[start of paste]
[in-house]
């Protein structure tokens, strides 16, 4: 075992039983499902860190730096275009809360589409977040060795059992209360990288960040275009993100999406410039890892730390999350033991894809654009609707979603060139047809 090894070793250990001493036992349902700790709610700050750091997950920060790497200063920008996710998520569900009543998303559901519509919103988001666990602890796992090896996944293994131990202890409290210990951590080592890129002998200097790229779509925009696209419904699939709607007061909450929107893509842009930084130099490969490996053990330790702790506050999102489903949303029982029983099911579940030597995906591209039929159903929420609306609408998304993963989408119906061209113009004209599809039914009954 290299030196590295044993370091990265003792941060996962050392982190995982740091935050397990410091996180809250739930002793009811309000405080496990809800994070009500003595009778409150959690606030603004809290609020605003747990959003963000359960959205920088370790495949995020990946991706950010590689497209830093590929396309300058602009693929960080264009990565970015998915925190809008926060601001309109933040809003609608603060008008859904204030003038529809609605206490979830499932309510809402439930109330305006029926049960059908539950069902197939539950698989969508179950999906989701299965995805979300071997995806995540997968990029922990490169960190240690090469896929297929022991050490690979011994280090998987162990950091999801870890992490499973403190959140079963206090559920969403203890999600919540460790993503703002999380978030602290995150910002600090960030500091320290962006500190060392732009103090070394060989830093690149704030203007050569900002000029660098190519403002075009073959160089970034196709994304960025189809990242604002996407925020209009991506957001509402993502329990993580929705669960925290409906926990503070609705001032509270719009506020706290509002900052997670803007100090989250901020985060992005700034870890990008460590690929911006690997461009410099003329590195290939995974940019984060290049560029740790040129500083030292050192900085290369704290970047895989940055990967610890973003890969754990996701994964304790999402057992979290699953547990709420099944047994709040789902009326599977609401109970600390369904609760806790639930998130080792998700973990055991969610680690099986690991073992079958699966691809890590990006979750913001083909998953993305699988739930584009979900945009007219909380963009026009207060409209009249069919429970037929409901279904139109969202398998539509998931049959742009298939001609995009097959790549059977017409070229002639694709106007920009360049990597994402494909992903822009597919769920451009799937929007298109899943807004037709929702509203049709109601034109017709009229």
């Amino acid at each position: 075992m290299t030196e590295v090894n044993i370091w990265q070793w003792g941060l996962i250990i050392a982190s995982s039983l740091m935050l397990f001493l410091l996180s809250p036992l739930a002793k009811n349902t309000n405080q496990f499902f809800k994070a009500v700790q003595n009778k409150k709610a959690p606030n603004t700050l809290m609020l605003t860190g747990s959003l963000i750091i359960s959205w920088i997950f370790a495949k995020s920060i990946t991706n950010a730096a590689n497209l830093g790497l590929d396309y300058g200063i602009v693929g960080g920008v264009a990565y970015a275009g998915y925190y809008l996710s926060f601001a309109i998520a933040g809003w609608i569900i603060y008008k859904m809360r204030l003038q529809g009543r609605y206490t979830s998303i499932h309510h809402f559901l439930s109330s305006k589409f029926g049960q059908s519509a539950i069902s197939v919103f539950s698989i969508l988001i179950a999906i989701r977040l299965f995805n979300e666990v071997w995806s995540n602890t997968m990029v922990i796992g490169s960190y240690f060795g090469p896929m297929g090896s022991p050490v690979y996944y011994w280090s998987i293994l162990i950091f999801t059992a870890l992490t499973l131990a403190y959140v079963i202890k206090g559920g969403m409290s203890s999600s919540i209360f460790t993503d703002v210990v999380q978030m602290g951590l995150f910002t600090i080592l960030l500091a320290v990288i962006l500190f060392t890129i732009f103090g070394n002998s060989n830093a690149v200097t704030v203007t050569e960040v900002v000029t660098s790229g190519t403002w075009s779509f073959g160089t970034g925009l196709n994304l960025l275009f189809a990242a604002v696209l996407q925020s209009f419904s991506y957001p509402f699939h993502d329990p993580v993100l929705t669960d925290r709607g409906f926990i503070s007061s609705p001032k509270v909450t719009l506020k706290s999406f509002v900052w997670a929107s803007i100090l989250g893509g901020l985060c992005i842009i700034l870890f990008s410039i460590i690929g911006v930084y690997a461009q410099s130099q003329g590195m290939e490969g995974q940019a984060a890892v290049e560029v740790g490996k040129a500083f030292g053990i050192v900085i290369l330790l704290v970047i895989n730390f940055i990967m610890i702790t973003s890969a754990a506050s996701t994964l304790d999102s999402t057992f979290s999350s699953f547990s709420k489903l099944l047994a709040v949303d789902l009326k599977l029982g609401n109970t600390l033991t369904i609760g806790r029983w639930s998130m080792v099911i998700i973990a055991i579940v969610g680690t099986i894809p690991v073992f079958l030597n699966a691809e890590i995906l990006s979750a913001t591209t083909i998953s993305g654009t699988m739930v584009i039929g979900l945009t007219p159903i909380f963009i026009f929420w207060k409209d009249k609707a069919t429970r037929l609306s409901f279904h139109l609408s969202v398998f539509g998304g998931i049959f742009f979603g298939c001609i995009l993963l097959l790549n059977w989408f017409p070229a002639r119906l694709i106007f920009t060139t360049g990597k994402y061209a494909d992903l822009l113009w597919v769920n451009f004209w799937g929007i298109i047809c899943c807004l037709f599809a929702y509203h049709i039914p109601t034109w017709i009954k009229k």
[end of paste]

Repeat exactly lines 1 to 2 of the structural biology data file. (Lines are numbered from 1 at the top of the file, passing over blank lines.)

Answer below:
[in-house]
């Protein structure tokens, strides 16, 4: 075992039983499902860190730096275009809360589409977040060795059992209360990288960040275009993100999406410039890892730390999350033991894809654009609707979603060139047809 090894070793250990001493036992349902700790709610700050750091997950920060790497200063920008996710998520569900009543998303559901519509919103988001666990602890796992090896996944293994131990202890409290210990951590080592890129002998200097790229779509925009696209419904699939709607007061909450929107893509842009930084130099490969490996053990330790702790506050999102489903949303029982029983099911579940030597995906591209039929159903929420609306609408998304993963989408119906061209113009004209599809039914009954 290299030196590295044993370091990265003792941060996962050392982190995982740091935050397990410091996180809250739930002793009811309000405080496990809800994070009500003595009778409150959690606030603004809290609020605003747990959003963000359960959205920088370790495949995020990946991706950010590689497209830093590929396309300058602009693929960080264009990565970015998915925190809008926060601001309109933040809003609608603060008008859904204030003038529809609605206490979830499932309510809402439930109330305006029926049960059908539950069902197939539950698989969508179950999906989701299965995805979300071997995806995540997968990029922990490169960190240690090469896929297929022991050490690979011994280090998987162990950091999801870890992490499973403190959140079963206090559920969403203890999600919540460790993503703002999380978030602290995150910002600090960030500091320290962006500190060392732009103090070394060989830093690149704030203007050569900002000029660098190519403002075009073959160089970034196709994304960025189809990242604002996407925020209009991506957001509402993502329990993580929705669960925290409906926990503070609705001032509270719009506020706290509002900052997670803007100090989250901020985060992005700034870890990008460590690929911006690997461009410099003329590195290939995974940019984060290049560029740790040129500083030292050192900085290369704290970047895989940055990967610890973003890969754990996701994964304790999402057992979290699953547990709420099944047994709040789902009326599977609401109970600390369904609760806790639930998130080792998700973990055991969610680690099986690991073992079958699966691809890590990006979750913001083909998953993305699988739930584009979900945009007219909380963009026009207060409209009249069919429970037929409901279904139109969202398998539509998931049959742009298939001609995009097959790549059977017409070229002639694709106007920009360049990597994402494909992903822009597919769920451009799937929007298109899943807004037709929702509203049709109601034109017709009229």